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LEAD SUPERVISOR:  Dr Andrew Blackford, Department of Oncology

Co-supervisor: Dr Ross Chapman, Nuffield Department of Medicine

Commercial partner: AstraZeneca, Cambridge

 

Many tumour cells are deficient in one or more DNA damage response pathways, making them overly reliant on the ones they have left. This can make such cells particularly vulnerable in the clinic to small molecule inhibitors that target DNA repair enzymes. Therapies that exploit this concept of synthetic lethality are perhaps best exemplified by the use of PARP inhibitors such as olaparib/Lynparza to target cancers that are deficient in the homologous recombination DNA repair pathway due to loss of the tumour suppressors BRCA1 or BRCA2. However, many cancers can rapidly become resistant to PARP inhibitors, meaning that there is an increasing need to develop strategies to overcome this resistance in the clinic.

Emerging evidence suggests that BRCA-deficient cells are particularly reliant for their survival on a complex containing two proteins called TOPBP1 and CIP2A, which we and others recently discovered can form filamentous structures that appear to bridge broken chromosome ends if they are damaged during mitosis1–3. We hypothesise that 1) the TOPBP1-CIP2A complex acts as a molecular “sticking plaster” to hold broken chromosomes together during mitosis until DNA double-strand break repair pathways are switched back on in the following G1 phase; and 2) that because BRCA-deficient cells often accumulate DNA damage during replication that can be carried over into mitosis, they require TOPBP1-CIP2A to prevent catastrophic chromosome shattering during cell division.

Importantly, BRCA-deficient cells that have acquired resistance to PARP inhibition are still reliant on the TOPBP1-CIP2A complex for their survival2. This suggests that inhibiting TOPBP1-CIP2A may be an effective strategy to target PARP inhibitor resistance in the clinic. Although TOPBP1 and CIP2A are not obvious drug targets themselves, we have preliminary data to indicate that their interaction is at least partly phospho-dependent. This indicates that there must exist an as-yet unidentified kinase that regulates TOPBP1-CIP2A complex formation, and which therefore is a potential drug target to kill BRCA-deficient cells—including at those that have become resistant to PARP inhibitors.

The aim of this DPhil project will be to characterise the TOPBP1-CIP2A complex further at the molecular level, and to identify how it is regulated in cells. In doing so, we hope to identify a kinase as a novel drug target to overcome PARP inhibitor resistant BRCA-deficient cancer cells. The project is therefore highly relevant to MRC remit, particularly to the “Precision Medicine” strategic priority. The project is also of strategic importance to AstraZeneca, because their PARP inhibitor olaparib (Lynparza) is the first such compound to be approved and they therefore have a strong interest in identifying mechanisms of drug resistance and new ways it can be overcome. The primary supervisor’s lab (Blackford) first discovered the importance of the TOPBP1 protein for the DNA damage response in mitosis1, and the second supervisor’s lab (Chapman) discovered key mechanisms of PARP inhibitor resistance in BRCA-deficient cells4,5. Both labs therefore have a keen interest in the subject of this project, and have successfully collaborated previously on multiple projects5,6.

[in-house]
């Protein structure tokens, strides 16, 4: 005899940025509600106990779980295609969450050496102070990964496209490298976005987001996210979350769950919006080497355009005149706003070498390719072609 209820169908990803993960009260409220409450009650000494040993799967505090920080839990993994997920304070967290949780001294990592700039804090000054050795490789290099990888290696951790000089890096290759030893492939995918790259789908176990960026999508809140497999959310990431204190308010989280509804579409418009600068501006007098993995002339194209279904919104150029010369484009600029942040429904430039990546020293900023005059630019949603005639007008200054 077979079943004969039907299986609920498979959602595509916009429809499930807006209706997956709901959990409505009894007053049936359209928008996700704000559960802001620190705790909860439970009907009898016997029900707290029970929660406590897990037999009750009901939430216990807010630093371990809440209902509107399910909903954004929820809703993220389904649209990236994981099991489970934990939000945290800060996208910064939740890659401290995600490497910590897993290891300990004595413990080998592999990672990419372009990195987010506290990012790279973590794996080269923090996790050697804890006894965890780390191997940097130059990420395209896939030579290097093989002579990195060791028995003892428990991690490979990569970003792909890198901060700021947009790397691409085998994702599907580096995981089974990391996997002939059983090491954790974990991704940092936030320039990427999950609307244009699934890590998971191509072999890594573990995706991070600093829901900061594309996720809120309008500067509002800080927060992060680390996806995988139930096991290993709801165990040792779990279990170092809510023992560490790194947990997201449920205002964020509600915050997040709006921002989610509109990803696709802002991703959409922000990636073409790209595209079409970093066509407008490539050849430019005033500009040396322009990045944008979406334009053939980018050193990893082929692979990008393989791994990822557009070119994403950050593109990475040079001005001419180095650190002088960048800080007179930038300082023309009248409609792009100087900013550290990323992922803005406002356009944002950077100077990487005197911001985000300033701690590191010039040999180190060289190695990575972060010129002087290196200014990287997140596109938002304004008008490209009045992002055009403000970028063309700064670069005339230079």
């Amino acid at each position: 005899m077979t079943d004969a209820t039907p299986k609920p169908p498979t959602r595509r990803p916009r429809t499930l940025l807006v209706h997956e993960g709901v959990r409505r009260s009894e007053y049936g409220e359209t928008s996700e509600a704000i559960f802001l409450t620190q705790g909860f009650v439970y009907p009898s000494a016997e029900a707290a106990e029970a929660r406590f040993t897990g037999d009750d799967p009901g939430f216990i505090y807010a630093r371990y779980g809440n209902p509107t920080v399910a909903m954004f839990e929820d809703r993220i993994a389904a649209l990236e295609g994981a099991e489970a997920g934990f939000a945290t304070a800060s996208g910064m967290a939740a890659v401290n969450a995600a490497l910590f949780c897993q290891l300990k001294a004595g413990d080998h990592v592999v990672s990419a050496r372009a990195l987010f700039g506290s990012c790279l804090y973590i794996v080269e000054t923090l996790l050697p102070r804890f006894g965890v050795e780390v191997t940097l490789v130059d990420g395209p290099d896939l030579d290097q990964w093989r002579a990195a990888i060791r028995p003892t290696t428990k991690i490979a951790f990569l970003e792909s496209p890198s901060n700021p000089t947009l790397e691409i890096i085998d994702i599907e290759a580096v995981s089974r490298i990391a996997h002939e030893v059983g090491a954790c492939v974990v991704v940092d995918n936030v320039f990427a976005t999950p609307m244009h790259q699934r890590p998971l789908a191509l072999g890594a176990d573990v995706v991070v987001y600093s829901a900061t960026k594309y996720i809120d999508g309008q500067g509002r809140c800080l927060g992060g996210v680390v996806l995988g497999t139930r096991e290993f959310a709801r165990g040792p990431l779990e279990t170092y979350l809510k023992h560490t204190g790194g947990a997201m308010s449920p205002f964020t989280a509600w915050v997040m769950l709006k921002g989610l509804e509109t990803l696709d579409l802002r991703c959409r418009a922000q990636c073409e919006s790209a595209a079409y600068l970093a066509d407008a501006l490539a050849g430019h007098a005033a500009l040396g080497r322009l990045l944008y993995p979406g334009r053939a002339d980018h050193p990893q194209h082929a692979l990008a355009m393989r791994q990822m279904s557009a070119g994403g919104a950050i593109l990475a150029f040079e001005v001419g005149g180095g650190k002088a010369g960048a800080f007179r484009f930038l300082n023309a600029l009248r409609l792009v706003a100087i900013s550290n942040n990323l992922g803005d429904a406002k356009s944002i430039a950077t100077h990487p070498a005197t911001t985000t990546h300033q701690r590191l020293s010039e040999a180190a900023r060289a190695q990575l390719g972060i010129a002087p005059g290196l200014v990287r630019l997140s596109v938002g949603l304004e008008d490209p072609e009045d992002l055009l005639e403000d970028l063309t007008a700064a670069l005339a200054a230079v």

1. Leimbacher, P.-A. et al. MDC1 Interacts with TOPBP1 to Maintain Chromosomal Stability during Mitosis. Mol. Cell 74, 571-583 (2019).

2. Adam, S. et al. CIP2A is a prime synthetic-lethal target for BRCA-mutated cancers. bioRxiv (2021) doi:10.1101/2021.02.08.430060.

3. Zompit, M. D. M. et al. The CIP2A-TOPBP1 complex safeguards chromosomal stability during mitosis. bioRxiv (2021) doi:10.1101/2021.02.08.430274.

4. Ghezraoui, H. et al. 53BP1 cooperation with the REV7-shieldin complex underpins DNA structure-specific NHEJ. Nature 560, 122–127 (2018).

5. Becker, J. R. et al. The ASCIZ-DYNLL1 axis promotes 53BP1-dependent non-homologous end joining and PARP inhibitor sensitivity. Nature Commun. 9, 5406 (2018).

6. Polo, S. E. et al. Regulation of DNA-end resection by hnRNPU-like proteins promotes DNA double-strand break signaling and repair. Mol. Cell 45, 505–516 (2012).

 

Apply using course: DPhil in Oncology

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